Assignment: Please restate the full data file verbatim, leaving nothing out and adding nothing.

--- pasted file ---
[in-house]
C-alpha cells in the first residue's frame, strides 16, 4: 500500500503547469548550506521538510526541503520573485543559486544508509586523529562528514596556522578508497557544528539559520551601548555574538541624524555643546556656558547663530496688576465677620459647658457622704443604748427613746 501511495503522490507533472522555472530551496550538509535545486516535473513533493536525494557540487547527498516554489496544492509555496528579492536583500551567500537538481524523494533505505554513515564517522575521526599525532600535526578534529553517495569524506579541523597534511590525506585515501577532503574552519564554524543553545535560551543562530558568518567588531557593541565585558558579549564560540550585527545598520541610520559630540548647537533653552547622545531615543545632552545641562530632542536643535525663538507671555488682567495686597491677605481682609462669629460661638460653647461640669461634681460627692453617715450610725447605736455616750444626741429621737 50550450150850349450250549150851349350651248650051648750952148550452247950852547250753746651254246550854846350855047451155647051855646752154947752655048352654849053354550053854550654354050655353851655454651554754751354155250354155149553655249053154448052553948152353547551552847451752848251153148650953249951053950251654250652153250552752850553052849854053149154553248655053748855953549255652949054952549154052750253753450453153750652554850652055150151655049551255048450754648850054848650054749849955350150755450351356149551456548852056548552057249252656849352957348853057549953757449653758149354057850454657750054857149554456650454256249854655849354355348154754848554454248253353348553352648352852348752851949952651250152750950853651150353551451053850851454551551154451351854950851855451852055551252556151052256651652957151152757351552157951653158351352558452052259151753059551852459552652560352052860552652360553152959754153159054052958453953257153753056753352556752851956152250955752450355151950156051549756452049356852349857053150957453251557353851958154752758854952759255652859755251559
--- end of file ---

[in-house]
C-alpha cells in the first residue's frame, strides 16, 4: 500500500503547469548550506521538510526541503520573485543559486544508509586523529562528514596556522578508497557544528539559520551601548555574538541624524555643546556656558547663530496688576465677620459647658457622704443604748427613746 501511495503522490507533472522555472530551496550538509535545486516535473513533493536525494557540487547527498516554489496544492509555496528579492536583500551567500537538481524523494533505505554513515564517522575521526599525532600535526578534529553517495569524506579541523597534511590525506585515501577532503574552519564554524543553545535560551543562530558568518567588531557593541565585558558579549564560540550585527545598520541610520559630540548647537533653552547622545531615543545632552545641562530632542536643535525663538507671555488682567495686597491677605481682609462669629460661638460653647461640669461634681460627692453617715450610725447605736455616750444626741429621737 50550450150850349450250549150851349350651248650051648750952148550452247950852547250753746651254246550854846350855047451155647051855646752154947752655048352654849053354550053854550654354050655353851655454651554754751354155250354155149553655249053154448052553948152353547551552847451752848251153148650953249951053950251654250652153250552752850553052849854053149154553248655053748855953549255652949054952549154052750253753450453153750652554850652055150151655049551255048450754648850054848650054749849955350150755450351356149551456548852056548552057249252656849352957348853057549953757449653758149354057850454657750054857149554456650454256249854655849354355348154754848554454248253353348553352648352852348752851949952651250152750950853651150353551451053850851454551551154451351854950851855451852055551252556151052256651652957151152757351552157951653158351352558452052259151753059551852459552652560352052860552652360553152959754153159054052958453953257153753056753352556752851956152250955752450355151950156051549756452049356852349857053150957453251557353851958154752758854952759255652859755251559